The Soft-Coated Wheaten Terrier, sometimes spelled Softcoated Wheaten, is a square and medium-sized dog that is prized for their soft, silky coat and friendly nature. Wheatens have a rectangular-appearing head with a large black nose. The ears are V-shaped, level with the skull, and fold forward. The wide-set eyes are almond shaped and reddish brown or brown in color with black rims. The eyes can be difficult to see with the traditional grooming style with the topknot fall of fur over the eyes. For non-show dogs, some opt for a modified styling that keeps the rectangular Wheaten profile while improving vision. The bite is scissors. The lips are black. The muzzle is bearded. The front legs are straight. The paws are compact with black nails. The topline is even. The high-set tail is traditionally docked, though this practice is now illegal in Europe. The coat starts out dark brown in puppies and lightens to the beautiful wheaten-colored coat as they mature. The single coat is wavy and comes in two coat varieties - the American (thicker coat) and the Irish (thinner and more silky.)
The Soft Coated Wheaten Terrier was the working-class dog that was typical on Irish farms as hounds were only allowed for nobleman to own. They were used for hunting, herding sheep, patrolling the property lines, and exterminating vermin. This was the "poor man's" all-purpose dog that's supposed to have a fuss-free look and happy personality. This is probably one of the oldest of the Irish breeds. He is related to both the Kerry Blue and Irish Terriers and was probably involved in the foundation of the short-legged Glen of Imaal Terrier. The dog was only recognized as a breed in Ireland in 1937, followed by England in 1943 and the US in 1973.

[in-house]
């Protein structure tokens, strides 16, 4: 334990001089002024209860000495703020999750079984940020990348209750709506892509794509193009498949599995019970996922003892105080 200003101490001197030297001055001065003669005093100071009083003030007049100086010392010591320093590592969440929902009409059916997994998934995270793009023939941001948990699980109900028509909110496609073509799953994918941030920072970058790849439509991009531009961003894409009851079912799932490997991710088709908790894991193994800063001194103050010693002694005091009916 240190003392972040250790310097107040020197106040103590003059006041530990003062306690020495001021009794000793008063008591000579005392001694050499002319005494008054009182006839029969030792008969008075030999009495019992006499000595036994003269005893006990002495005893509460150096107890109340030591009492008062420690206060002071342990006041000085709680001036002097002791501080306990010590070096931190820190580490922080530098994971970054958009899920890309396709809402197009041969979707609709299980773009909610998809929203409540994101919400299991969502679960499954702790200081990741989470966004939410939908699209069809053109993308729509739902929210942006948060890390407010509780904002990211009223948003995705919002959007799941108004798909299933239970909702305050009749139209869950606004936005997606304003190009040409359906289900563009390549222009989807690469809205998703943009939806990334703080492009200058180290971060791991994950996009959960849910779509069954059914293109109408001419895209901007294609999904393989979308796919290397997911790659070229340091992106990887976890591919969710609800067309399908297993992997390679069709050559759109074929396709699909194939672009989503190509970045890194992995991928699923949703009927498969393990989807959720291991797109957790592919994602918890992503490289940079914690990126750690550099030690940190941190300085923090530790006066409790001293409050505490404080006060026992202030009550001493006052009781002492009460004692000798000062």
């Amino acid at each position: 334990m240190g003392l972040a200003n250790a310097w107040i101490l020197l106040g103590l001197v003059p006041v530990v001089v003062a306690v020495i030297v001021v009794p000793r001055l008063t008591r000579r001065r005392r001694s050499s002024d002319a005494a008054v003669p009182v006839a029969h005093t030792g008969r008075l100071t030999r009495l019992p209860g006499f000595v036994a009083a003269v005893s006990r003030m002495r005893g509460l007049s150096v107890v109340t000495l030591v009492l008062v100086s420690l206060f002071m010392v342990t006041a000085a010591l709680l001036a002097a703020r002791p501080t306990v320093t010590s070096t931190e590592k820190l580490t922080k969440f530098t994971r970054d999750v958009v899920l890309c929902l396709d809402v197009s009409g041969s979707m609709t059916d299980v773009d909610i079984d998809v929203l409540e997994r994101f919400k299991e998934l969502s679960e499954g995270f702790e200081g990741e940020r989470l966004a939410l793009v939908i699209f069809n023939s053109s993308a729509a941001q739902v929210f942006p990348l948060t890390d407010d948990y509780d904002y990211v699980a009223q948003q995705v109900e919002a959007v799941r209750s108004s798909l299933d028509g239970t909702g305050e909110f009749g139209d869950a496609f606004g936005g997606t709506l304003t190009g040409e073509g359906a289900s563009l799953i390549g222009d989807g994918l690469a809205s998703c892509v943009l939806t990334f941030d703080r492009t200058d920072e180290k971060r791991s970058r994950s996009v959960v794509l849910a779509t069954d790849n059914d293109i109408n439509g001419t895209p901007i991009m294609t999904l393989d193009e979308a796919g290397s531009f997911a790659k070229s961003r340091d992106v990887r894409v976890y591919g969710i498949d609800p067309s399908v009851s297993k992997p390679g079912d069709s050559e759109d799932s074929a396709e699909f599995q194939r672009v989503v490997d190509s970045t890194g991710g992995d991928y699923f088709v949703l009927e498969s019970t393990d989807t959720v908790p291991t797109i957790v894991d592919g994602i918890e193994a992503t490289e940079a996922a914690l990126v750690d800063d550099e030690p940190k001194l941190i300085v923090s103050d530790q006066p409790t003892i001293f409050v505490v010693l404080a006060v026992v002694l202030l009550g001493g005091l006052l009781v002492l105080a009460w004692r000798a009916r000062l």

The Soft-Coated Wheaten Terrier is an intelligent, cheerful and energetic breed that requires even-handed, consistent training as this dog may be somewhat strong willed. Positive, play-based training will yield the best results. Excellent with children. Good watchdog, but not aggressive. Supervise with cats unless they are raised with them due to their prey drive.
Breed Club Links: Soft Coated Wheaten Terrier Club of America
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